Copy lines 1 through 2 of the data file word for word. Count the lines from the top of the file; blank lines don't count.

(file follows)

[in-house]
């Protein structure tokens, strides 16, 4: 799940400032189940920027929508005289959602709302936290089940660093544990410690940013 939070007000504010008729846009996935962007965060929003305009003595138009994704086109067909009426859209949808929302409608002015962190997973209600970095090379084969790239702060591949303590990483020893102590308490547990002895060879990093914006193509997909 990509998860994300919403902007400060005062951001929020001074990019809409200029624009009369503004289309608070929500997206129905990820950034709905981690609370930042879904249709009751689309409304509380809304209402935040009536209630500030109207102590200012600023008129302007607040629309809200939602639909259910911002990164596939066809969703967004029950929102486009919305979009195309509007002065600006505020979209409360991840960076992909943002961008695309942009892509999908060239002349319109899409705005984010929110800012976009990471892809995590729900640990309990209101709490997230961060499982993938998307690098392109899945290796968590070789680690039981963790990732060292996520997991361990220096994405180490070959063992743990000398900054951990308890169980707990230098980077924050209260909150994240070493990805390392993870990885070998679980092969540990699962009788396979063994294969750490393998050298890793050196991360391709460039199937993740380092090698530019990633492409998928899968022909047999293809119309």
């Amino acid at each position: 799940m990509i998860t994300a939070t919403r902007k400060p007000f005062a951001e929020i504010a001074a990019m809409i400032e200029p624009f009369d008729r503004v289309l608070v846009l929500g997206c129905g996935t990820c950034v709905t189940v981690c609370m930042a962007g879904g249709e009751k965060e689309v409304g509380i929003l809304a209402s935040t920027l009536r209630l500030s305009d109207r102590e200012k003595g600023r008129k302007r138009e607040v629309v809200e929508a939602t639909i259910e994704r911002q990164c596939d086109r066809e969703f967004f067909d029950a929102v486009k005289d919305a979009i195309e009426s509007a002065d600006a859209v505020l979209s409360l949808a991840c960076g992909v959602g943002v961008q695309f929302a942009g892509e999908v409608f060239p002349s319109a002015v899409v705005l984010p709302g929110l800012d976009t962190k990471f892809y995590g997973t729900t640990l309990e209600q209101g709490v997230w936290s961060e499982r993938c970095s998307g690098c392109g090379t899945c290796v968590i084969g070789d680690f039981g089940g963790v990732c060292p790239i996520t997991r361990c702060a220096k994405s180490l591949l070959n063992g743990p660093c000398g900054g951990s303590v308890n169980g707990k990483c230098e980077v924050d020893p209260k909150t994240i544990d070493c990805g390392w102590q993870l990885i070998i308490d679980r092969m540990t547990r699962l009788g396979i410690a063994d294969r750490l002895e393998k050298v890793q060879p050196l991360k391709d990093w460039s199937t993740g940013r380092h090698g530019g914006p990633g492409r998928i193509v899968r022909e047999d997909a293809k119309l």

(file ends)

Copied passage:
[in-house]
């Protein structure tokens, strides 16, 4: 799940400032189940920027929508005289959602709302936290089940660093544990410690940013 939070007000504010008729846009996935962007965060929003305009003595138009994704086109067909009426859209949808929302409608002015962190997973209600970095090379084969790239702060591949303590990483020893102590308490547990002895060879990093914006193509997909 990509998860994300919403902007400060005062951001929020001074990019809409200029624009009369503004289309608070929500997206129905990820950034709905981690609370930042879904249709009751689309409304509380809304209402935040009536209630500030109207102590200012600023008129302007607040629309809200939602639909259910911002990164596939066809969703967004029950929102486009919305979009195309509007002065600006505020979209409360991840960076992909943002961008695309942009892509999908060239002349319109899409705005984010929110800012976009990471892809995590729900640990309990209101709490997230961060499982993938998307690098392109899945290796968590070789680690039981963790990732060292996520997991361990220096994405180490070959063992743990000398900054951990308890169980707990230098980077924050209260909150994240070493990805390392993870990885070998679980092969540990699962009788396979063994294969750490393998050298890793050196991360391709460039199937993740380092090698530019990633492409998928899968022909047999293809119309």